Fernando Hirujo tells me that Donald Knuth's third edition of "Fundamental Algorithms" (volume 1 of The Art Of Computer Programming) has more correctly stated the full name of Al-Khwarizmi from whom the word algorithm is derived. So I've corrected my reference in the Algorithm section of the Fibonacci biography page to reflect this.

6 November 2001
The 2 pages which were tables of factorized Fibonacci numbers from 0 to 100 and from 101 to 300 have now been combined into one page and rechecked using Maple.
The table from 301 to 500, unfactorized but with prime Fibonacci numbers indicated, remains the same.
Carmichael's Theorem (see note for 2 Nov 2001) applies to the Lucas Numbers (except for Luc(6)=18).
The Factorization of the first 200 Lucas Numbers page has been updated and extended to include 101-200 and also now shows characteristic prime factors also.
5 November 2001
Shane Findley of Dover, USA, brings a new observation about Fib(p) where p is a prime number and Carmicael's Theorem (see the additions for 2 November 2001): all the factors of Fib(p) where p is a prime number appear to be "new" (that is, they have not appeared as factors of any earlier Fibonacci numbers). See Fib(prime) and Carmichael's Theorem on the Mathematics of the Fibonacci Series page.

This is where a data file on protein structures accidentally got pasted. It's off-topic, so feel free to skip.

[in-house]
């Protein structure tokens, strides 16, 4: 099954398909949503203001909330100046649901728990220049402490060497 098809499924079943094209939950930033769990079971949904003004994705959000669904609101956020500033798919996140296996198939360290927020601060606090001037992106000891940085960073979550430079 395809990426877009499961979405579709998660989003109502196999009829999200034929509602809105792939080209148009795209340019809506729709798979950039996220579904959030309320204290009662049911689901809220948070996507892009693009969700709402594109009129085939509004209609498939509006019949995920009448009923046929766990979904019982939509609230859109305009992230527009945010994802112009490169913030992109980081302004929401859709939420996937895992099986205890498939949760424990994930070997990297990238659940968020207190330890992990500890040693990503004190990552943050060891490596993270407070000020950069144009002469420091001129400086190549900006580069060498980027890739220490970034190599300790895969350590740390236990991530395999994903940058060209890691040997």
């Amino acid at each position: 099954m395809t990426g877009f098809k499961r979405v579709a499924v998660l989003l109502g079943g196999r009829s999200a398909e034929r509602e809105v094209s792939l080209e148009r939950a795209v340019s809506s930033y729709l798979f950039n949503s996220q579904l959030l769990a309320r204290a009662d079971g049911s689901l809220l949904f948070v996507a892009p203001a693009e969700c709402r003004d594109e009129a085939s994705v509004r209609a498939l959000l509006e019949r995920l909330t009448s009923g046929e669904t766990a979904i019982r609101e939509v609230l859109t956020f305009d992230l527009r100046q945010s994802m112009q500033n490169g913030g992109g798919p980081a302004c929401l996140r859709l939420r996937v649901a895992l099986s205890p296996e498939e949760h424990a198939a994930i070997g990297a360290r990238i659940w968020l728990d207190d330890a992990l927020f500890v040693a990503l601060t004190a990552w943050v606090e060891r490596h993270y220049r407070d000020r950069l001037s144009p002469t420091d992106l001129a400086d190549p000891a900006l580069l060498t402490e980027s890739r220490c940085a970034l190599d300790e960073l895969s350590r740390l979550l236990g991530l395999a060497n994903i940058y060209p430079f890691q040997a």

2 November 2001
  1. The Fibonacci Numbers up to Fib 500 are now colour coded: prime Fibonacci numbers are colour-coded and every Fibonacci number's unique prime factors that have not occured as a factor of any smaller Fibonacci number are shown in a separate colour too.
  2. These factors are shown in green up to Fib 200 and they are introduced in a new section on Fibonacci numbers and special prime factors on the Mathematics of the Fibonacci Numbers page.
  3. There is another new section on the same page pointing out that no Fibonacci number is next to a rpime (except for a couple of initial exceptions): No primes next to Fibonacci's!